Terminator: Genysis

By Jared Young

Mailed on July 04, 2015

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Dear Ronna Kress

Dear Ronna,

It would be unfair to place the responsibility for the fiasco that is Terminator: Genisys entirely at your feet. It’s a film whose shortcomings are so varied, so composite, that they defy easy categorization. The special effects are degenerative—somehow less thrilling, less real, than they were twenty-three (!) years ago in Terminator 2: Judgment Day. The script unfolds like something the producers acquired through Fiverr—it has all the nuance and surprise of a crowdsourced piece of fan fiction. The production feels small-scale, constrained, cheap. Even the music – which occasionally pays tribute to Brad Feidel’s clamorous carillon theme – is so vacuous and forgettable that the film may as well have been scored by radio static.

All of this contributes to the feeling that Terminator: Genisys is nothing more than a great big B-movie (and not in the efficient, self-aware manner that that first Terminator was a B-movie). And what really solidifies the film’s lack of ambition is that you, Ronna, cast it like a B-movie. Amongst all its deficiencies, this is the most grievous: the lifelessness and lack of charisma that the actors bring to the screen. It’s almost impossible to comprehend.

Impossible, because there are Oscar-winners among the cast. And some terrific veteran character actors. Yet, together, they form a sort of tepid mass of humanity that doesn’t inspire even the smallest bit of affection (with one important exception, which, though obvious, I’ll wait to explain).

Yes, Emilia Clarke looks a bit like Linda Hamilton, and on Game of Thrones is able to conjure a matronly aura. But here she is doing a mere impression of being matronly, stuck somewhere between the Sarah Connor of the first film – a perpetually terrified damsel in distress – and the Sarah Connor of the second, all sinewy muscle and desperate authority. Clarke just doesn’t have the presence or the range to pull it off.

Jason Clarke, on the other hand, possesses...something. At least everyone who saw Zero Dark Thirty seems to think so. But when he’s given more than ten minutes of screen-time, his something is proven to be a finite resource. In Dawn of the Planet of the Apes, he was overshadowed not just by the troupe of CGI monkeys, but by virtually every other human performer as well. Here, as John Connor, the inspiring military leader who saves the human race, he inspires little more than indifference.

But the real centerpiece of this bromidic cast is Jai Courtenay, who now boasts a perfect two-for-two record in ruining beloved action franchises.

I will admit that Michael Biehn, who originated the role of Kyle Reese, is no Laurence Olivier. Still, there was something in the intense sincerity with which he delivered every line, that made him seem like he came from the future, like he really was sent back on a dangerous mission. He delivered every line like it was a matter of life and death.

Courtney delivers his lines like he is dead. To say that he has no presence is inaccurate. He is a void. Like a black hole, he swallows the charisma of every orbiting body. He simply doesn’t seem to occupy quantum space as we know it. He is a man-shaped nothingness. There might as well be a square-jawed, bro-shaped hole in the movie screen; revealing, behind him, all the pulleys that control the curtain, all the wiring for the surround-sound speakers. His reaction when Sarah Connor tells him the story of her parents’ death (“The cabin blew up!”) is the stuff that Internet memes are made from; if you’ve ever wanted to see what a man’s face looks like when he’s conscious of how his eyebrows are moving, just watch that scene.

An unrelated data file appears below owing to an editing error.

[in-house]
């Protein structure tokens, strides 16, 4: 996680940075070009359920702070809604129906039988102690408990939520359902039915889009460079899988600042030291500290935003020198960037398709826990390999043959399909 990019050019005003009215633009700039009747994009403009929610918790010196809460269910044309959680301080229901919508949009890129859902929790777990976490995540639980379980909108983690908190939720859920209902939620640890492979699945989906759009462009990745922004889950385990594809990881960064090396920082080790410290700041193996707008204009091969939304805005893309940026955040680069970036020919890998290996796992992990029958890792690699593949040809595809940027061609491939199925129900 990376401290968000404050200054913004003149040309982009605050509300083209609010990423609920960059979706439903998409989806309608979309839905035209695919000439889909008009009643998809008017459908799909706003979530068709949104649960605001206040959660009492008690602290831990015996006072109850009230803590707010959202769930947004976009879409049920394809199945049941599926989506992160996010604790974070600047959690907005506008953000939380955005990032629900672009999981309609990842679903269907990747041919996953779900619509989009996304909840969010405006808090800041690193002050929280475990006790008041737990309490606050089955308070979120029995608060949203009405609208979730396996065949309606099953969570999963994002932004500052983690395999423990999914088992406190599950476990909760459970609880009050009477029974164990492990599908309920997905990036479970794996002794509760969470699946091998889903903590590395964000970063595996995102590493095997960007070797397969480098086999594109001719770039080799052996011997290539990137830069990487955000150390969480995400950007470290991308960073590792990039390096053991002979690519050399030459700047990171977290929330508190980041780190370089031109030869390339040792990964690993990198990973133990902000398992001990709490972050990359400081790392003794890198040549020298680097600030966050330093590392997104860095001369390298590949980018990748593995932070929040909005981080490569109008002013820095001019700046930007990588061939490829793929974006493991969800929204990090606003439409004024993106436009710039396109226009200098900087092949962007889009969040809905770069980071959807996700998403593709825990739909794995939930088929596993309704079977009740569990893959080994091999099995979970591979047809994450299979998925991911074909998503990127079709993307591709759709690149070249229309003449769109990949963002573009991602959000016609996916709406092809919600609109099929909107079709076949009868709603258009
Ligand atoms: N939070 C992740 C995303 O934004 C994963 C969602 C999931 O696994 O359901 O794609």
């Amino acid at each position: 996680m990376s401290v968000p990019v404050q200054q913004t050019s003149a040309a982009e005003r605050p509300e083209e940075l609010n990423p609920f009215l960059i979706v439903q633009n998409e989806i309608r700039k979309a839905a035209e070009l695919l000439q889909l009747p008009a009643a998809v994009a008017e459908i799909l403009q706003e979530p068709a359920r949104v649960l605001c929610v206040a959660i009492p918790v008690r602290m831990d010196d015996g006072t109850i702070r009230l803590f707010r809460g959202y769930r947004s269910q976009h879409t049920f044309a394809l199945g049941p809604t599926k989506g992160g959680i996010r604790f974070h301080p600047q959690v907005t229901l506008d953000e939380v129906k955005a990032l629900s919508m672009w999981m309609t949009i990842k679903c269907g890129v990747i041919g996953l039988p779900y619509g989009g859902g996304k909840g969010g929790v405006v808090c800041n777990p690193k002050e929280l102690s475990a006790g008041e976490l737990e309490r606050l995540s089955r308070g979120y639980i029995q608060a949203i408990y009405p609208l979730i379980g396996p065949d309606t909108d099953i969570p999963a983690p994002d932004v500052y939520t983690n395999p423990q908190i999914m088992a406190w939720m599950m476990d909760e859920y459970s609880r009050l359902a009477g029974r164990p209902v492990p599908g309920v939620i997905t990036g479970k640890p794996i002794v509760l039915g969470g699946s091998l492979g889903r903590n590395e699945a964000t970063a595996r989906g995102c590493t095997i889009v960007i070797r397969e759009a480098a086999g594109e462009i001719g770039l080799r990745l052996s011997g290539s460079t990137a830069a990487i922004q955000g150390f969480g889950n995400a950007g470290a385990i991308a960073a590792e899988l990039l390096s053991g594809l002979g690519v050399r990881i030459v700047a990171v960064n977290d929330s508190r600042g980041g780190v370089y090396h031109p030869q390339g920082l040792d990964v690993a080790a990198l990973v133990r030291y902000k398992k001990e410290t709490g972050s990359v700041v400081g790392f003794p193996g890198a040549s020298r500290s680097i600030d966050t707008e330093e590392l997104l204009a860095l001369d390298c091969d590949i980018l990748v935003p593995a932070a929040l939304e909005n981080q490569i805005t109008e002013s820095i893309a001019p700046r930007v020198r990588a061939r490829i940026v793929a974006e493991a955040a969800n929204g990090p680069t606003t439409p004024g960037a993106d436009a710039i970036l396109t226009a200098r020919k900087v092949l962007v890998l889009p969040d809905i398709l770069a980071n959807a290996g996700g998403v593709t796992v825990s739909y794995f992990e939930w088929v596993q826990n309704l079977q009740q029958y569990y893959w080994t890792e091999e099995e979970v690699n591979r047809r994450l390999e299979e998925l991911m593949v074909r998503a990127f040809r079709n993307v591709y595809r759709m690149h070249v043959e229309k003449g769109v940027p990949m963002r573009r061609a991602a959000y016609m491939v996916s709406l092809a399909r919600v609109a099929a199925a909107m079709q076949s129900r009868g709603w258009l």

But this isn’t some sprawling Robert Altman film. What do all these peripheral folks matter ? You see Jurassic Park movies for the dinosaurs, and you see Terminator movies for the Terminators. And, yes, there at the center of it all is Arnold Schwarzenegger, who, as he has aged, as his hair has greyed and delts have deflated, has somehow managed to become even more charismatic.

And that’s the miraculous thing about this fifth Terminator flick: that a franchise founded on the very inhuman blankness of it’s titular character could turn its blank, inhuman antagonist/protagonist into a complicated, evolving, sympathetic character. But it’s also the disappointing thing. Because this isn’t one of those sequels to a sequel to a sequel that has nothing new to offer the convoluted mythology. Terminator: Genisys introduces the very compelling idea of an aging Terminator confronting its obsolescence (“old, but not obsolete,” the T-800 keeps insisting), and Arnie brings that idea to life with a rather remarkable performance (every single ounce of charm this movie possesses is his). But the film is too busy trying to hit every action flick beat (specifically, every action flick cliché) to give that part of the story the attention is deserves.

So what are we left with? A series of inane expository conversations occasionally interrupted by some of the most unexciting, unimaginative action sequences in recent film history. Which wouldn’t be so interminable if the actors in the middle of those sequences had more charm than the cars and trucks and helicopters that were blowing up.

All it takes to elevate second-rate material is to put a magnetic presence in the middle of it. Arnold Schwarzenegger knows this. He’s built an entire career on it. It’s a shame you chose to surround him with such a deadly-dull gang of supporting players.



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